Trying to do everything- and trying to do it all yourself- is a quick route to burnout and a common pattern for many high-achieving women. While being effective and dynamic are leadership qualities, part of that equation also involves knowing when to prioritise and delegate. Research shows that people don’t complete 41 per cent of their to-do list tasks, even though there continues to be a pervasive sense in modern life that we are only really succeeding when we are actively ticking off tasks. Take a fresh approach and create headspace and energy for yourself by making time to look at your daily list every morning to actively identify where someone else could take some of the strain or where you can drop some non-essential tasks- a meditation in self-care as well as strategic thinking, it’s also a powerful clarifier for what is really important to your career and business or personal objectives.

Don’t speak… take a breath

Reciting mantras and self-affirmations or talking through problems with others can be helpful to boost confidence- but sometimes all it takes to feel more grounded and confident is to breathe properly. And best of all, you can do it anywhere and at any time (even in a meeting). Breathing deeply activates the parasympathetic system, which calms the body down and stops the signal to the brain to feel anxious. It only takes a couple of minutes to powerfully change your physical state with breath. A simple way to start is to breathe in through the nose for four counts and out through the mouth for four counts over ten breaths. Easy and quick to do at any point or in any situation, the more times you can do this simple practice in a day, the better, bringing oxygen to your thinking brain and clarity and energy to your life.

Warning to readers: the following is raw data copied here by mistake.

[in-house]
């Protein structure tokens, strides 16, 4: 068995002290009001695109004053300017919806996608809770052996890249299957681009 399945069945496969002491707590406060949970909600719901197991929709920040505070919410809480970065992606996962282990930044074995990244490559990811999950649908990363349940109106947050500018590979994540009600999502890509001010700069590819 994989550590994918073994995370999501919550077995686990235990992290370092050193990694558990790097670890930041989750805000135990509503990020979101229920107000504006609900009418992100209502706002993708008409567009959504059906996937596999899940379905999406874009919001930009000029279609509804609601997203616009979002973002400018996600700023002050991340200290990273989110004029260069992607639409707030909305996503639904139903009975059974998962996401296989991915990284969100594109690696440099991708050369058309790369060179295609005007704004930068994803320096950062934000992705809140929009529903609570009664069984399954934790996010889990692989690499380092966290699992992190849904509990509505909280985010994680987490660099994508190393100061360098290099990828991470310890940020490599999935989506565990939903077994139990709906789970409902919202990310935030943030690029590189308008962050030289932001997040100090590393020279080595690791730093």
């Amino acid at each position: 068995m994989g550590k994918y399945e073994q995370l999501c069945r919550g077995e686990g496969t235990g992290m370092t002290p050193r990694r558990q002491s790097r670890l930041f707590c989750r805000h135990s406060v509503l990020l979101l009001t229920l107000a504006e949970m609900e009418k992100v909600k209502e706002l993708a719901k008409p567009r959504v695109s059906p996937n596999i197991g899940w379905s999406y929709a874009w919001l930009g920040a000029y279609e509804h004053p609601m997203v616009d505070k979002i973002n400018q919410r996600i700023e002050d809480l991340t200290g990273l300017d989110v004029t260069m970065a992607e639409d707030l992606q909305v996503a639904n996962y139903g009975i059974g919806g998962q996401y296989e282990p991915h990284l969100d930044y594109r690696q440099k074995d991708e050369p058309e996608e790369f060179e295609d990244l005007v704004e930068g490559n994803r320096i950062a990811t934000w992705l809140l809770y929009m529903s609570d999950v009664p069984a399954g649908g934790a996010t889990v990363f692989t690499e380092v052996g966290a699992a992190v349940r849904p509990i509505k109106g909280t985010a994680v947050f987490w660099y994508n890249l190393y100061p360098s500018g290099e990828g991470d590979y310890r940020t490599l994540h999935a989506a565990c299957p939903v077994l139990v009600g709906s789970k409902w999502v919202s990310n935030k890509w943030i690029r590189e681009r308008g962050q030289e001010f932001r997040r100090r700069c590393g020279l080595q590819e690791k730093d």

Replace ‘achievement’ with…a happiness goal